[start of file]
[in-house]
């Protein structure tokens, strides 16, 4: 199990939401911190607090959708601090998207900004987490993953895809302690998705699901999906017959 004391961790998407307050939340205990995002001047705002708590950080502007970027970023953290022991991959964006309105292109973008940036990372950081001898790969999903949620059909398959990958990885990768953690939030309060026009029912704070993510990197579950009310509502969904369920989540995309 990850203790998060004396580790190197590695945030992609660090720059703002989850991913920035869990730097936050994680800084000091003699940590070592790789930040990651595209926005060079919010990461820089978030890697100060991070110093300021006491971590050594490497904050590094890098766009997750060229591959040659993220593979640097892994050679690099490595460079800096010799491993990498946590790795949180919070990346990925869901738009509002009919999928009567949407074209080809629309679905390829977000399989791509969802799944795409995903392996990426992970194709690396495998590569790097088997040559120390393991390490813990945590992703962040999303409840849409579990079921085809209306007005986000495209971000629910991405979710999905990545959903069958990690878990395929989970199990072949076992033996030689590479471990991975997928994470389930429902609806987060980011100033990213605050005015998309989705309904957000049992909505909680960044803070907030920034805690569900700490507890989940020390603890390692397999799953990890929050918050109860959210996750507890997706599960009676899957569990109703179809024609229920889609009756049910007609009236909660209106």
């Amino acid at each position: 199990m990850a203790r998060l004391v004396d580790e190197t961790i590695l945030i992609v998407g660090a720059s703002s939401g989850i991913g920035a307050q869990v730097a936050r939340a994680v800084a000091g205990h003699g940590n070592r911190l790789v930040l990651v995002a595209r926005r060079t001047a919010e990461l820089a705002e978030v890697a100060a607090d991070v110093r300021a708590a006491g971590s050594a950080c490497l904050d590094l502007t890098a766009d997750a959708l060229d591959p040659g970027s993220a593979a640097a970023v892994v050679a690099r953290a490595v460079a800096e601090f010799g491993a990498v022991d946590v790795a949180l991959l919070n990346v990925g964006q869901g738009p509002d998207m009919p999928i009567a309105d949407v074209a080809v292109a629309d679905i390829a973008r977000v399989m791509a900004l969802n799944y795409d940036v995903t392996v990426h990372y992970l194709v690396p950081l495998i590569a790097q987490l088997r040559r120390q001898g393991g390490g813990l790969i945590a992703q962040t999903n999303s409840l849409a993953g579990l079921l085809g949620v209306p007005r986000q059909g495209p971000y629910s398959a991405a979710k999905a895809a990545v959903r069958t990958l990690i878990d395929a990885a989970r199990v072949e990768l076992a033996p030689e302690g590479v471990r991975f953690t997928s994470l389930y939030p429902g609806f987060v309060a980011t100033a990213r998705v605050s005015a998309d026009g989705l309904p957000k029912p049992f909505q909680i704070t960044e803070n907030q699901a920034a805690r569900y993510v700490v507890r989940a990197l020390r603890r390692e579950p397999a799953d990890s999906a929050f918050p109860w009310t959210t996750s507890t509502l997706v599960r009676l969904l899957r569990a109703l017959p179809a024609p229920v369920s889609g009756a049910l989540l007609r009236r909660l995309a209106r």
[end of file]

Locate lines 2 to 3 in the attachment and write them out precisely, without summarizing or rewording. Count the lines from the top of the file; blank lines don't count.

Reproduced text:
């Protein structure tokens, strides 16, 4: 199990939401911190607090959708601090998207900004987490993953895809302690998705699901999906017959 004391961790998407307050939340205990995002001047705002708590950080502007970027970023953290022991991959964006309105292109973008940036990372950081001898790969999903949620059909398959990958990885990768953690939030309060026009029912704070993510990197579950009310509502969904369920989540995309 990850203790998060004396580790190197590695945030992609660090720059703002989850991913920035869990730097936050994680800084000091003699940590070592790789930040990651595209926005060079919010990461820089978030890697100060991070110093300021006491971590050594490497904050590094890098766009997750060229591959040659993220593979640097892994050679690099490595460079800096010799491993990498946590790795949180919070990346990925869901738009509002009919999928009567949407074209080809629309679905390829977000399989791509969802799944795409995903392996990426992970194709690396495998590569790097088997040559120390393991390490813990945590992703962040999303409840849409579990079921085809209306007005986000495209971000629910991405979710999905990545959903069958990690878990395929989970199990072949076992033996030689590479471990991975997928994470389930429902609806987060980011100033990213605050005015998309989705309904957000049992909505909680960044803070907030920034805690569900700490507890989940020390603890390692397999799953990890929050918050109860959210996750507890997706599960009676899957569990109703179809024609229920889609009756049910007609009236909660209106």
């Amino acid at each position: 199990m990850a203790r998060l004391v004396d580790e190197t961790i590695l945030i992609v998407g660090a720059s703002s939401g989850i991913g920035a307050q869990v730097a936050r939340a994680v800084a000091g205990h003699g940590n070592r911190l790789v930040l990651v995002a595209r926005r060079t001047a919010e990461l820089a705002e978030v890697a100060a607090d991070v110093r300021a708590a006491g971590s050594a950080c490497l904050d590094l502007t890098a766009d997750a959708l060229d591959p040659g970027s993220a593979a640097a970023v892994v050679a690099r953290a490595v460079a800096e601090f010799g491993a990498v022991d946590v790795a949180l991959l919070n990346v990925g964006q869901g738009p509002d998207m009919p999928i009567a309105d949407v074209a080809v292109a629309d679905i390829a973008r977000v399989m791509a900004l969802n799944y795409d940036v995903t392996v990426h990372y992970l194709v690396p950081l495998i590569a790097q987490l088997r040559r120390q001898g393991g390490g813990l790969i945590a992703q962040t999903n999303s409840l849409a993953g579990l079921l085809g949620v209306p007005r986000q059909g495209p971000y629910s398959a991405a979710k999905a895809a990545v959903r069958t990958l990690i878990d395929a990885a989970r199990v072949e990768l076992a033996p030689e302690g590479v471990r991975f953690t997928s994470l389930y939030p429902g609806f987060v309060a980011t100033a990213r998705v605050s005015a998309d026009g989705l309904p957000k029912p049992f909505q909680i704070t960044e803070n907030q699901a920034a805690r569900y993510v700490v507890r989940a990197l020390r603890r390692e579950p397999a799953d990890s999906a929050f918050p109860w009310t959210t996750s507890t509502l997706v599960r009676l969904l899957r569990a109703l017959p179809a024609p229920v369920s889609g009756a049910l989540l007609r009236r909660l995309a209106r």